Payne, along with her 27-year-old daughter Kipati and 28-year-old son Atrayu, gather in their North Philadelphia living room, with the household bills in hand. She reviews the mortgage payments and her retirement and savings accounts with her children.
“We’re going into our fourth month of not paying our mortgage,” Payne tells them. “I was hoping to pass on my retirement savings to you, but it looks like we’re not going to have that. That’s gone — because we’re using it to get by.”
Payne, 51, a single parent, recently received a letter from Marriott, which she reads out loud to her children: “We’re extending your layoff until December 31, 2020.”
The US leisure and hospitality industry lost 7.5 million jobs in April, accounting for half of all jobs in that sector, according to the Bureau of Labor Statistics. Recovery has been slow, with only about half of those jobs lost early on in the pandemic added back.
In a new survey by the American Hotel Lodging Association, 74% of US hotels say more layoffs are coming if the industry doesn’t get additional federal assistance.
“It’s scary because I’m waiting, but there’s no guarantee I’m going to come back,” said Payne.
Payne has lost not one, but two jobs. Her part-time job as a bartender is also on hold, she says. Before the pandemic, she was working seven days a week to pay for her new home and feed her children. Her son Atrayu is autistic and her daughter is his home health aide.
Payne, who has arthritis and a heart condition, is also nervous about getting sick from Covid-19 and fears the worst.
“I’m trying to prepare my daughter — how to pay the mortgage, how we pay the bills — so that she can be the head of the household because my son cannot. I’m preparing for a death sentence financially, as well as physically,” she said.
‘We live and die’ by conventions
Hotel occupancy is at 50% nationwide, but just 27% in Philadelphia, according to STR, a global analytics firm that tracks the hospitality industry.
And that could get worse. Every winter hotels in Philadelphia expect occupancy to dip, but their saving grace has been conventions. Several hotels, including the Marriott, are attached to the Philadelphia Convention Center, which is often booked a decade in advance, according to the Greater Philadelphia Hotel Association. But with gatherings of more than 25 people prohibited in the city, the conventions have come to a halt.
“We live and die by our convention center,” said Ed Grose, executive director of the Greater Philadelphia Hotel Association. “When our conventions started to cancel during the pandemic, it was not only a short-term problem, but also a long-term problem because we don’t know when some of those conventions are going to rotate back to Philadelphia.”
Two hotels in Philadelphia have closed their doors for good — while seven remain temporarily closed, said Grose. He expects that number to grow without federal aid. The Pod Philly Hotel is one of those temporarily closed — with nearly all of its 30-person staff on furlough. Windsor Suites, a sister property, still has half of its 70 employees on furlough.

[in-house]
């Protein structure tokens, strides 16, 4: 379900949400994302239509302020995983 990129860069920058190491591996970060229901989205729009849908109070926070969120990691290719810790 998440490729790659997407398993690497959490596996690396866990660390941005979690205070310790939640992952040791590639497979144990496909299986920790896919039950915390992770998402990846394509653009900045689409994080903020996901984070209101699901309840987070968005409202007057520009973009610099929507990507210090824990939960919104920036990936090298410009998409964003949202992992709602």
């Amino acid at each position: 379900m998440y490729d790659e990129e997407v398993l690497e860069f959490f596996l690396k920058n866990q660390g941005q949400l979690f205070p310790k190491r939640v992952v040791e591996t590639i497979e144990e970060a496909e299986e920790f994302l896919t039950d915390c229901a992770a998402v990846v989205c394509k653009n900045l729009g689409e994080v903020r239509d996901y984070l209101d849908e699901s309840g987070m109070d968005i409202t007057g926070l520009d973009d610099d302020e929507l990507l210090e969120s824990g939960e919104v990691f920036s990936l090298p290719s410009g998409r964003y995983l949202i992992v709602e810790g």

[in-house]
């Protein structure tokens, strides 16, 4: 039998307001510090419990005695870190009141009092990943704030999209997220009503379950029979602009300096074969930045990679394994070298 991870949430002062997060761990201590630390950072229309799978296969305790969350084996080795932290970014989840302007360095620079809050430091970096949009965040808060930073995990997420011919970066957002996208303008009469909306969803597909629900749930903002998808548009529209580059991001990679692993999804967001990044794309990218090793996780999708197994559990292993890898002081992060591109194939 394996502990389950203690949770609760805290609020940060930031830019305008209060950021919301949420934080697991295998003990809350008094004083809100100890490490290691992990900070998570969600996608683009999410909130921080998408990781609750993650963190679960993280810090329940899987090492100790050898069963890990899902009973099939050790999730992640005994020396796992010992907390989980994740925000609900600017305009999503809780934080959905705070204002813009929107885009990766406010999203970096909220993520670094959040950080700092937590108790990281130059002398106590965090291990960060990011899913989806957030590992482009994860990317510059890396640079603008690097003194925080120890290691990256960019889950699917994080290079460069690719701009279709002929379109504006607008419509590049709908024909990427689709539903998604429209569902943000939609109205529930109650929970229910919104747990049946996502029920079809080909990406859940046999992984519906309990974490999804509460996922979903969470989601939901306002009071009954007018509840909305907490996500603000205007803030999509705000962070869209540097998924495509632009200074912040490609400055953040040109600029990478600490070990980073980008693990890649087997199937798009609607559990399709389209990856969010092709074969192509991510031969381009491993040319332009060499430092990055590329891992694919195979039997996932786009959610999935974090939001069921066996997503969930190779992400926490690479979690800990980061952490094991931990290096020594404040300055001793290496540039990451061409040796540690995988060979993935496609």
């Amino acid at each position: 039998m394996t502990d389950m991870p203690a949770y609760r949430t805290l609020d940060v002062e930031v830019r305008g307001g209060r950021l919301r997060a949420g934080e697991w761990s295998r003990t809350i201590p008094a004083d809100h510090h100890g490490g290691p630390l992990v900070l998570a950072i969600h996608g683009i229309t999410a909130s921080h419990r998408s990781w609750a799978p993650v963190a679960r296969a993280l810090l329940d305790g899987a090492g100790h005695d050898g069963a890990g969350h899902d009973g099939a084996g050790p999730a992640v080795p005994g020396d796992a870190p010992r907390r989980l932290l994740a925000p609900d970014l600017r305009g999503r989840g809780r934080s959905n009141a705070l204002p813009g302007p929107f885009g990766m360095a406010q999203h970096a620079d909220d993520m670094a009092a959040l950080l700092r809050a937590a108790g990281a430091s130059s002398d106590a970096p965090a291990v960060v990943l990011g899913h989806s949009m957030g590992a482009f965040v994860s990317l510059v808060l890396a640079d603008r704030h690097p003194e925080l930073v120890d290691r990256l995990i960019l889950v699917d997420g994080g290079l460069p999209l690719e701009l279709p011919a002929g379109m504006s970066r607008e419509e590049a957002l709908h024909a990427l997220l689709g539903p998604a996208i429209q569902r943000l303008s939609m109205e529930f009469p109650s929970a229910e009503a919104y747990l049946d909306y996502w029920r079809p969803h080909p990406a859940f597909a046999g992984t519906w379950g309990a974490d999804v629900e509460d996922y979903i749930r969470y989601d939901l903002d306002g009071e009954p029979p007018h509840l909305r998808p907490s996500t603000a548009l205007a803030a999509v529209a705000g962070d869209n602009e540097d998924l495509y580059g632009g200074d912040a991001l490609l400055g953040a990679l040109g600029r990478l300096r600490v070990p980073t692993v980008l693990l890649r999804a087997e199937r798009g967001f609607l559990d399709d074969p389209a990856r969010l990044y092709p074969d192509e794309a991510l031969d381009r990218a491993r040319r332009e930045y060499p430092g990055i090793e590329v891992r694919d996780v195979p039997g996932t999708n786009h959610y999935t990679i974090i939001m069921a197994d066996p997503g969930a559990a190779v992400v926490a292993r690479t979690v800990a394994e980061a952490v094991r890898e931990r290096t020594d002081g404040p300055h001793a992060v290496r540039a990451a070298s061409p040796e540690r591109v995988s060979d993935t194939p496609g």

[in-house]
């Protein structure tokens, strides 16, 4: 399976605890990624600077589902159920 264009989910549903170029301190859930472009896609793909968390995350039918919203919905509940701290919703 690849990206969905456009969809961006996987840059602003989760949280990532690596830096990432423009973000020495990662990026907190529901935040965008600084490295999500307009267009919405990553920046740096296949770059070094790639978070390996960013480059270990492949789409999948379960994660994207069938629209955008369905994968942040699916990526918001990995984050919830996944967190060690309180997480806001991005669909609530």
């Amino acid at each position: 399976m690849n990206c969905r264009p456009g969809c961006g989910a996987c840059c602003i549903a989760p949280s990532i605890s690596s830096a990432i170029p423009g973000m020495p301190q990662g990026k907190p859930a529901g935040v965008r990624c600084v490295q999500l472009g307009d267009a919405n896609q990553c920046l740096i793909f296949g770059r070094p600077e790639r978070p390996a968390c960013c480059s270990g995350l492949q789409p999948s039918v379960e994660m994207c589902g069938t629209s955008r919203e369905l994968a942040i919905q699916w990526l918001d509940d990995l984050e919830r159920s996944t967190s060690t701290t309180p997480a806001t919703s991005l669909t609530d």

“It’s just a bleak scenario,” said Michael Roberts, general manager of the Pod Philly Hotel and Windsor Suites. “The end goal will certainly be to be able to bring folks back. How quickly that happens is anyone’s guess and very much TBD.”
Black workers hit especially hard
More than 70% of hotel workers in Philadelphia are minorities, according to Unite Here, a union representing hotel workers in the city. Nationally — Black unemployment was 13% in August, nearly double the rate for White workers, according to BLS.
Lisa Palmer has been cooking in hotels in Philadelphia for 20 years, where she says she’s worked long hours as a single mom to provide for her 5-year-old daughter, Jaylee. In March, she was furloughed from the Hilton Garden Inn in downtown Philadelphia and the hotel has remained closed ever since.
“I was set to receive my pension July 13th — that got ripped from me,” said Palmer. “I have no idea if I’ll be able to get that time back to try and make ups the difference to be able to secure my pension.”
Both Palmer, 39, and Payne, say since the extra $600 in unemployment benefits expired at the end of July, their weekly unemployment checks haven’t been enough to support their families.
“The government [thinks] that unemployment assistance is keeping people from going out and going back to work or getting jobs. How about there are no jobs? How about every job in my field is shut down or restricted?” said Palmer.
Both women say they’re barely keeping their heads above water. At the end of one of her most recent morning family meetings, Payne told her children she is reapplying for unemployment since it expired after the allotted 13 weeks. As she awaits her new checks, money will get even tighter.
“We’re going to have one, maybe two weeks where I’m not going to have any money coming in,” she tells her children. “We’re going to have to rough it — that’s where we are right now.”
The Payne family has roughed it once before, when they were homeless for two years. A roof over their heads means everything.
“My biggest worry right now is securing my home, securing shelter” Payne said. “If we have to be cold or have no water, I can deal with that, I’ve been through that. But we need a house.”
CNN’s Kate Trafecante contributed to this report.